This case study focuses on how The Body Shop assesses its own business performance whilst taking into account its different stakeholder groups and their various aims and objectives.
In 1976, Anita Roddick opened the first The Body Shop in Brighton, selling 25 naturally-based skin and hair care products. The Body Shop International Plc now has over 1,500 stores in 47 countries selling over 400 different products. The Body Shop story, however, is not just of a highly successful market-oriented manufacturer and retailer of toiletries and cosmetics. Like its founder, the whole organisation is committed to issues such as respect for human rights, animal and environmental protection. The organisation has arranged and supported national and international campaigns on animal testing in the cosmetic industry, women’s rights, anti-nuclear testing and coordinated an international protest at the sentencing and execution of environmental activist Ken Saro-Wiwa and other Ogoni leaders in Nigeria who were fighting to protect their community from multi-national oil companies. All business organisations need to make a profit to survive but the emphasis at The Body Shop is on profit with a wider social responsibility i.e. ‘profit with principles.’
The Body Shop Mission Statement
- To dedicate our business to the pursuit of social and environmental change.
- To creatively balance the financial and human needs of our stakeholders employees, franchisees, customers, suppliers and shareholders.
- To courageously ensure that our business is ecologically sustainable, meeting the needs of the present without compromising the future.
- To meaningfully contribute to local, national and international communities in which we trade, by adopting a code of conduct which ensures care, honesty, fairness and respect.
- To passionately campaign for the protection of the environment, human and civil rights and against animal testing within the cosmetics and toiletries industry.
- To tirelessly work to narrow the gap between principle and practice, whilst making fun, passion and care part of our daily lives.
Underpinning the Mission Statement is a Trading Charter which addresses the three principal ethical concerns of The Body Shop.
The Body Shop Trading Charter
We aim to achieve commercial success by meeting our customers’ needs through the provision of high quality, good value products with exceptional service and relevant information which enables customers to make informed and responsible choices. Our trading relationships of every kind with customers, franchisees and suppliers will be commercially viable, mutually beneficial and based on trust and respect.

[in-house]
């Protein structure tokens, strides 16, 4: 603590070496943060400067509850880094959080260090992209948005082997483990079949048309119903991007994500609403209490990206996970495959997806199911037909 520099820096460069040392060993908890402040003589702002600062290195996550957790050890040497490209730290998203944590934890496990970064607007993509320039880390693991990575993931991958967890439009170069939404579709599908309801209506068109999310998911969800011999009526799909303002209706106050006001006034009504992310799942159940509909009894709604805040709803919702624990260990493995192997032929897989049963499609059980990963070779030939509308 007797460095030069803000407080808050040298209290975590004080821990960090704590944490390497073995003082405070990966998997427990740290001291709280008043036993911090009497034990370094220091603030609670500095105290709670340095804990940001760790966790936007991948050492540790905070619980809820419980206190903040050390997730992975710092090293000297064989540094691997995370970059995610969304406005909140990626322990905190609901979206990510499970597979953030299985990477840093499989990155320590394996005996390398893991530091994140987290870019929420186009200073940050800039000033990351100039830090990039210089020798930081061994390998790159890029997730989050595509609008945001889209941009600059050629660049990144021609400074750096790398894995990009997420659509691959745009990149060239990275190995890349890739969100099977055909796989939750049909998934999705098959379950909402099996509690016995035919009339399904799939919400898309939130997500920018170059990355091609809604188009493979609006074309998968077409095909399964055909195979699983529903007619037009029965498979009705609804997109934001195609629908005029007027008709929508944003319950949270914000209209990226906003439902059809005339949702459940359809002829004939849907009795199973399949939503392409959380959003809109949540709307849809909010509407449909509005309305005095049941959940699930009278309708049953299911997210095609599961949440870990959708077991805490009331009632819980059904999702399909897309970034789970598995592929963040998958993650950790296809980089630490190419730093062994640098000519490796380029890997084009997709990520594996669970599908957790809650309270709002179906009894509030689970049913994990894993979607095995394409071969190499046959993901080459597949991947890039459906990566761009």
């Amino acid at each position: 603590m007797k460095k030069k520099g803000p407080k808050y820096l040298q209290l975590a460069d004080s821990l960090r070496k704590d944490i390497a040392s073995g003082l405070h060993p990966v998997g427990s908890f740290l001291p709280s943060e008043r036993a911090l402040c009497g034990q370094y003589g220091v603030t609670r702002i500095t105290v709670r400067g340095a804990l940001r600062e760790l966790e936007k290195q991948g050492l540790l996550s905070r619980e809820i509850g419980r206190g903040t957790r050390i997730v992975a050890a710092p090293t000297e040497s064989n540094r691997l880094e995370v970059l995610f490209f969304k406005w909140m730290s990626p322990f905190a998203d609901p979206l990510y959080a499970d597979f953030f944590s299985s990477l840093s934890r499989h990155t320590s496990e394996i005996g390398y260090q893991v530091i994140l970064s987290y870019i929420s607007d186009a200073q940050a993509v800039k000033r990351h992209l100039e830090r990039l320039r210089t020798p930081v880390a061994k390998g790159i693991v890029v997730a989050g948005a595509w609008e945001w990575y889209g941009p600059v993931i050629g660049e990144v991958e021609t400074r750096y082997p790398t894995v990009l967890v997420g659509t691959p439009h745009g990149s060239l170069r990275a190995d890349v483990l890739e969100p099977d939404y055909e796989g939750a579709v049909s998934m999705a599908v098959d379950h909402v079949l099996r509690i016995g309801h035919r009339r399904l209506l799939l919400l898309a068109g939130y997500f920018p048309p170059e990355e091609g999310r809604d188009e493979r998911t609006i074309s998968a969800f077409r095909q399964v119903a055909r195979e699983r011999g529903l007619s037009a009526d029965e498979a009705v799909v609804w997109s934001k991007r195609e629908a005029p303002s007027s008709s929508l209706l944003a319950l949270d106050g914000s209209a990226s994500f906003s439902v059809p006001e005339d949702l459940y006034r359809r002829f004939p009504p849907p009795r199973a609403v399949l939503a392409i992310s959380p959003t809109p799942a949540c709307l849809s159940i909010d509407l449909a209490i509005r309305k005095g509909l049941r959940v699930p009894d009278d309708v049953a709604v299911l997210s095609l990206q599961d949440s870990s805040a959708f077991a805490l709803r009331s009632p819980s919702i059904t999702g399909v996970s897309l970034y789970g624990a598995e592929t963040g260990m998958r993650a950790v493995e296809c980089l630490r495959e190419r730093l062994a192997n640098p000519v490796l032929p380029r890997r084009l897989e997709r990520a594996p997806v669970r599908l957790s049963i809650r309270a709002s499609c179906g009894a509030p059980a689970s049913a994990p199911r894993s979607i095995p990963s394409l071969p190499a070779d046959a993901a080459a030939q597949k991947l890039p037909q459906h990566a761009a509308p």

Our trading principles reflect our core values. We aim to ensure that human and civil rights, as set out in the Universal Declaration of Human Rights, are respected throughout our business activities. We will establish a framework on this declaration to include criteria for workers’ rights embracing a safe, healthy working environment, fair wages, no discrimination on the basis of race, creed, sex or sexual orientation, or physical coercion of any kind.
We will support long term sustainable relationships with communities in need. We will pay special attention to those minority groups, women and disadvantaged peoples who are socially and economically marginalised.
We will use environmentally sustainable resources wherever technically and economically viable. Our purchasing will be based on a system of screening and investigation of the ecological credentials of our finished products, ingredients, packaging and suppliers.
We will promote animal protection throughout our business activities. We are against animal testing in the cosmetics and toiletries industry. We will not test ingredients or products on animals, nor will we commission others to do so on our behalf. We will use our purchasing power to stop suppliers animal testing.
We will institute appropriate monitoring, auditing and disclosure mechanisms to ensure our accountability and demonstrate our compliance with these principles.